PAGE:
Top 5 stories this week


Published Sept. 9, 2023 2:00 p.m. ET

Ottawa police are investigating a fatal shooting outside the Infinity Convention Centre in Ottawa. Sept. 3, 2023. Two people were killed and six people were injured. (Natalie van Rooy/CTV News Ottawa)

A nine-year-old girl gets off the school bus at the wrong stop on the first day of classes, a councillor condemns a warning to tenants at the Concorde Motel and goats chase two joggers near a campground. looks at the top five stories in Ottawa this week.

The two men killed and six others injured in the long weekend shooting outside a wedding reception in Ottawa’s south end were not the intended targets, Ottawa police say.

Said Mohamed Ali, 26, and Abdishakur Abdi-Dahir, 29, both of Toronto, were killed in the shooting at the Infinity Convention Centre on Gibford Drive at 10:21 p.m. on Sept. 2.

Deputy Chief Trish Ferguson says approximately 50 rounds were fired during the shooting, and the shooter or shooters fled the area.

“At this point, our investigation has determined this was a targeted attack. It was focused on individuals believed to be attending one of the weddings,” Ferguson said.

“We do not, however, believe that any of the victims of this brazen and careless attack were the intended targets. Further, there’s no evidence to suggest this was a hate-motivated crime.”

Investigators believe it was a targeted attack linked to gang activity.

Police released no information about a suspect or vehicle description this week.

An Ottawa family had a scare on the first day of school when the school bus dropped off their nine-year-old daughter in the wrong neighbourhood.

“When the bus pulled up, the doors open and we told the driver we were waiting for our daughter, but she wasn’t on the bus,” John Spicer said.

Their daughter was let off blocks away from the corner she should have been dropped off at.

“I got off at the stop and they didn’t ask any questions and it was long,” Spicer’s daughter said. “It was like a long walk.”

New to Ottawa, she then had to figure out where to go and how to get home. She walked for more than 20 minutes on one of the hottest days of the summer before finally finding her house.

The Ottawa Student Transportation Authority says a parent’s first call should go to the bus company that is transporting your child.  

“We always recommend that parents contact the operator first,” says Vicky Kyriaco, OSTA Chief Administrative Officer. “So they’re the very first point of contact who can radio the driver right away. If they call OSTA, we have to call the operator and then that creates a bit of a delay there.”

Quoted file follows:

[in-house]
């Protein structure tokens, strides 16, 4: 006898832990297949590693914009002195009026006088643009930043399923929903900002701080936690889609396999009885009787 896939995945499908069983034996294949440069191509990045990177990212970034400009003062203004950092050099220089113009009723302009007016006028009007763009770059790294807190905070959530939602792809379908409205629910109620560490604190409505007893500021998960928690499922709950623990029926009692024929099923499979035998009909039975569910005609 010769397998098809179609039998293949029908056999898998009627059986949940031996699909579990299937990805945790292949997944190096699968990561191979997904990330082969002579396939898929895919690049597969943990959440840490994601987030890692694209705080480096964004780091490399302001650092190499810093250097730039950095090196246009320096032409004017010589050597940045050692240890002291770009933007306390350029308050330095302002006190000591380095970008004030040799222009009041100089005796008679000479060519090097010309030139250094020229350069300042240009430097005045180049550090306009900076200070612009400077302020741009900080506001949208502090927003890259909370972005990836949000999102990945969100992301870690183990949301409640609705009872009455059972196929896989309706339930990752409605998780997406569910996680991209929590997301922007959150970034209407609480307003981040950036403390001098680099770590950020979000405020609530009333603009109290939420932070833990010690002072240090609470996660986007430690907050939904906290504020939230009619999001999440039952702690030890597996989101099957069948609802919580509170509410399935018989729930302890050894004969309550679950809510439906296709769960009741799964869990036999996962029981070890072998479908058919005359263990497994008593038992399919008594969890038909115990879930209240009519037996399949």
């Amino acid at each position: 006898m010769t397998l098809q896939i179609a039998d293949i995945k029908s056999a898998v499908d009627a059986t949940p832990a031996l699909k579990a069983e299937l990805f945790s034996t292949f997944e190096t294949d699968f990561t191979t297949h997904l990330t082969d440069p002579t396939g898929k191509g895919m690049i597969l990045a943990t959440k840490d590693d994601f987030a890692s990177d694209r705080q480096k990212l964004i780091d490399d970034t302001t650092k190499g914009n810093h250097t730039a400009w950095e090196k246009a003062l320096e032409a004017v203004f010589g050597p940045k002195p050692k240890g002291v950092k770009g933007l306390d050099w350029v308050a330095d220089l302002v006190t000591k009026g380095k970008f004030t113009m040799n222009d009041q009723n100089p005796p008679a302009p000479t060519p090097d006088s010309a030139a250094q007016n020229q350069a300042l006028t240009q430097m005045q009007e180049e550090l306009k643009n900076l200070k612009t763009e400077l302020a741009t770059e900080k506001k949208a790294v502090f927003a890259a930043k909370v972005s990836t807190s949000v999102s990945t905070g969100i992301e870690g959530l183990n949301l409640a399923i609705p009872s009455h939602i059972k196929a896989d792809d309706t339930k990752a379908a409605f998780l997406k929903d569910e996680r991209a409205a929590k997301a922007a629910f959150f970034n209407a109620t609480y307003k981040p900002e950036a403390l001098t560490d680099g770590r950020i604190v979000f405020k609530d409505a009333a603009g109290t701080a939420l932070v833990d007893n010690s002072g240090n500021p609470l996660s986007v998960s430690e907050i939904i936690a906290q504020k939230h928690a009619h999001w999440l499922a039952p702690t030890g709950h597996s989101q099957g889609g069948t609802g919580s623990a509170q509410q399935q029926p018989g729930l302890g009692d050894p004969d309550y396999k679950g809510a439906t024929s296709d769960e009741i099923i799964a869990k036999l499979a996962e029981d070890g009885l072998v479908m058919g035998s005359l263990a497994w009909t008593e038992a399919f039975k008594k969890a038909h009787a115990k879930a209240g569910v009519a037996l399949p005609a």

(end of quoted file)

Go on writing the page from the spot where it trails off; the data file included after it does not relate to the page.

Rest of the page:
Rideau-Vanier Coun. Stephanie Plante says a note posted at the Concorde Motel on Montreal Road has her “burning angry.”

Plante shared an image of a piece of paper on Concorde Motel letterhead this week, which warned people from taking donations to the Salvation Army Thrift Store.

“To all residents of the Concorde Motel, please be aware: The Salvation Army Thrift Store is a tenant of the Concorde Motel and all donations that are dropped off are the property of the Salvation Army Thrift Store – the taking of donations is stealing and will not be tolerated. The Salvation Army reserves the right to press criminal charges and you may face immediate eviction from the premises. Cameras are monitoring donation area 24/7.”

The note was signed Concorde Motel management.

“People who drop off donations do so in a haphazard way – sometimes bags are left to accumulate over several days and items they can’t sell are donated to the Motel clients. No one has ever complained to me, Ottawa Bylaw or OPS or city caseworkers about this issue,” Plante wrote in her thread on X.

“Now the Concorde and Salvation Army want to threaten their tenants (most are immigrants and with very little knowledge of our legal system) with ‘eviction’ and ‘criminal charges’ for taking a pair of discarded toddler snowpants before they are triaged.”

Management from the Concorde Motel did not respond to a request for comment from CTV News Ottawa. The Salvation Army told Newstalk 580 CFRA it did not post the sign and does not agree with it.

King Edward Avenue continues to be Ottawa’s red light district, with the three red light cameras on the road connecting Ottawa’s Lowertown neighbourhood to Gatineau issuing thousands of tickets to drivers running red lights.

Data posted on the city of Ottawa’s ‘Open Ottawa’ portal shows the city’s 85 red light cameras issued 32,678 tickets in the first seven months of the year. The three cameras on King Edward Avenue, between Besserer Street and the Mcdonald-Cartier Bridge, issued 5,230 tickets in the January to July period.

The fine for being caught running a red light by the red light cameras is $325, which includes a service fee and victim surcharge. The ticket for running the red light is issued to the registered owner of the vehicle.

The red light camera on King Edward Avenue southbound at St. Patrick Street issued the most tickets out of the 85 cameras, with 2,650 tickets for red light running in the January-July period. The camera on King Edward Avenue northbound at St. Andrew Street issued the second most tickets, with 1,531 tickets in seven months.

Ontario Provincial Police are looking for the owner of two goats that were on the loose near an eastern Ontario campground this long weekend.

According to the OPP, the goats chased a jogger on County Road 2 near the Grenville Park Camping & RV Park in Johnstown, Ont. on Sunday.

CTV News Ottawa was told that the goats are quite friendly, notwithstanding the brief chase.

Police posted to X, the platform formerly know as Twitter, for help locating the owner.

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